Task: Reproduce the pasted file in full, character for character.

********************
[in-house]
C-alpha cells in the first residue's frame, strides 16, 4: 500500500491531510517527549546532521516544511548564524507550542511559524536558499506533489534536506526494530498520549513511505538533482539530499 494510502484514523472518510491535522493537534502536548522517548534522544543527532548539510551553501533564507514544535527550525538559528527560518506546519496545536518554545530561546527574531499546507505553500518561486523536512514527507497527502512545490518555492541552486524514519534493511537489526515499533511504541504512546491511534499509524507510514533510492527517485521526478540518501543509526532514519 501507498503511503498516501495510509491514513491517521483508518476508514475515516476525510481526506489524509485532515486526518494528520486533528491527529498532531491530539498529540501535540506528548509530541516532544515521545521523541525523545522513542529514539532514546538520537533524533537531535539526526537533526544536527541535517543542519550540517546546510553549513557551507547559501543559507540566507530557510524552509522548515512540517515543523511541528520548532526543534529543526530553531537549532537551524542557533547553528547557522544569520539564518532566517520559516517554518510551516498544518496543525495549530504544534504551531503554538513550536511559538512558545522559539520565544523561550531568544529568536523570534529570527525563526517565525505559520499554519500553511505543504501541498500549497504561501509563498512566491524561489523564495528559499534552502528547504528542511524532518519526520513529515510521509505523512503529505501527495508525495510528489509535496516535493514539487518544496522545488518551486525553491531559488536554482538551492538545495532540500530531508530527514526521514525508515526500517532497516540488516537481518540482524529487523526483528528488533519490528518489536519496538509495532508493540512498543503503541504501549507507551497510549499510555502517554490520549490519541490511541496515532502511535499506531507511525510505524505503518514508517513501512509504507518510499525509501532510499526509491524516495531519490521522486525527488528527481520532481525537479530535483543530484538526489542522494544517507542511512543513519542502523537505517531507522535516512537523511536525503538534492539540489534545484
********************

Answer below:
[in-house]
C-alpha cells in the first residue's frame, strides 16, 4: 500500500491531510517527549546532521516544511548564524507550542511559524536558499506533489534536506526494530498520549513511505538533482539530499 494510502484514523472518510491535522493537534502536548522517548534522544543527532548539510551553501533564507514544535527550525538559528527560518506546519496545536518554545530561546527574531499546507505553500518561486523536512514527507497527502512545490518555492541552486524514519534493511537489526515499533511504541504512546491511534499509524507510514533510492527517485521526478540518501543509526532514519 501507498503511503498516501495510509491514513491517521483508518476508514475515516476525510481526506489524509485532515486526518494528520486533528491527529498532531491530539498529540501535540506528548509530541516532544515521545521523541525523545522513542529514539532514546538520537533524533537531535539526526537533526544536527541535517543542519550540517546546510553549513557551507547559501543559507540566507530557510524552509522548515512540517515543523511541528520548532526543534529543526530553531537549532537551524542557533547553528547557522544569520539564518532566517520559516517554518510551516498544518496543525495549530504544534504551531503554538513550536511559538512558545522559539520565544523561550531568544529568536523570534529570527525563526517565525505559520499554519500553511505543504501541498500549497504561501509563498512566491524561489523564495528559499534552502528547504528542511524532518519526520513529515510521509505523512503529505501527495508525495510528489509535496516535493514539487518544496522545488518551486525553491531559488536554482538551492538545495532540500530531508530527514526521514525508515526500517532497516540488516537481518540482524529487523526483528528488533519490528518489536519496538509495532508493540512498543503503541504501549507507551497510549499510555502517554490520549490519541490511541496515532502511535499506531507511525510505524505503518514508517513501512509504507518510499525509501532510499526509491524516495531519490521522486525527488528527481520532481525537479530535483543530484538526489542522494544517507542511512543513519542502523537505517531507522535516512537523511536525503538534492539540489534545484